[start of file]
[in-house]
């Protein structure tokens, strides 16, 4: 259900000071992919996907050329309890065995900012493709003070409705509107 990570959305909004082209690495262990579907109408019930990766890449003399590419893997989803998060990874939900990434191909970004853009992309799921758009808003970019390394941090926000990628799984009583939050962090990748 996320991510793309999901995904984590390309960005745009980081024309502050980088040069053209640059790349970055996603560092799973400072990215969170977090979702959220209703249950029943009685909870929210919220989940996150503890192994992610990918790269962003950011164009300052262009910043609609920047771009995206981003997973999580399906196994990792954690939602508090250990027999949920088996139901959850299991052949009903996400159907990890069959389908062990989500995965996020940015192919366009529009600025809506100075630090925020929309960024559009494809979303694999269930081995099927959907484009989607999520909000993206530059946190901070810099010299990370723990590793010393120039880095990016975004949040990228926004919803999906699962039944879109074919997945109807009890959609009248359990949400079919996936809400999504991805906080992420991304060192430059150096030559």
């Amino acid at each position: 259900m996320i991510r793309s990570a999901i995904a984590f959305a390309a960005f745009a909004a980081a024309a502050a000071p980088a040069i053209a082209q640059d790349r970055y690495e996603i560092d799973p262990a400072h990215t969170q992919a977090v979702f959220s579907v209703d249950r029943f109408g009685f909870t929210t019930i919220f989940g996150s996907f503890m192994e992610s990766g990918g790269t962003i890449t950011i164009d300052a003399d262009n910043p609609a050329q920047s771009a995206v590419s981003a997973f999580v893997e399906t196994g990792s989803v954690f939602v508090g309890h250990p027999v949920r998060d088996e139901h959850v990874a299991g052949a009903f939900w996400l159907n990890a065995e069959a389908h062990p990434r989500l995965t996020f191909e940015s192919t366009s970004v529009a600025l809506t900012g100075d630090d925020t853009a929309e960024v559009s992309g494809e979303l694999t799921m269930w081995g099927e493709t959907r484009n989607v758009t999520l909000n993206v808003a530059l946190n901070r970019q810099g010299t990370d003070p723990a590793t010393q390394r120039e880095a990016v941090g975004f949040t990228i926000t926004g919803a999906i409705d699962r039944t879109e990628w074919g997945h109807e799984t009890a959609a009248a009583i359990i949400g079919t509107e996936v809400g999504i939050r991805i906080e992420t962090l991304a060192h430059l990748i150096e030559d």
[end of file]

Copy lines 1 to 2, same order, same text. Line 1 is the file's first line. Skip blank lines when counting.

[in-house]
């Protein structure tokens, strides 16, 4: 259900000071992919996907050329309890065995900012493709003070409705509107 990570959305909004082209690495262990579907109408019930990766890449003399590419893997989803998060990874939900990434191909970004853009992309799921758009808003970019390394941090926000990628799984009583939050962090990748 996320991510793309999901995904984590390309960005745009980081024309502050980088040069053209640059790349970055996603560092799973400072990215969170977090979702959220209703249950029943009685909870929210919220989940996150503890192994992610990918790269962003950011164009300052262009910043609609920047771009995206981003997973999580399906196994990792954690939602508090250990027999949920088996139901959850299991052949009903996400159907990890069959389908062990989500995965996020940015192919366009529009600025809506100075630090925020929309960024559009494809979303694999269930081995099927959907484009989607999520909000993206530059946190901070810099010299990370723990590793010393120039880095990016975004949040990228926004919803999906699962039944879109074919997945109807009890959609009248359990949400079919996936809400999504991805906080992420991304060192430059150096030559």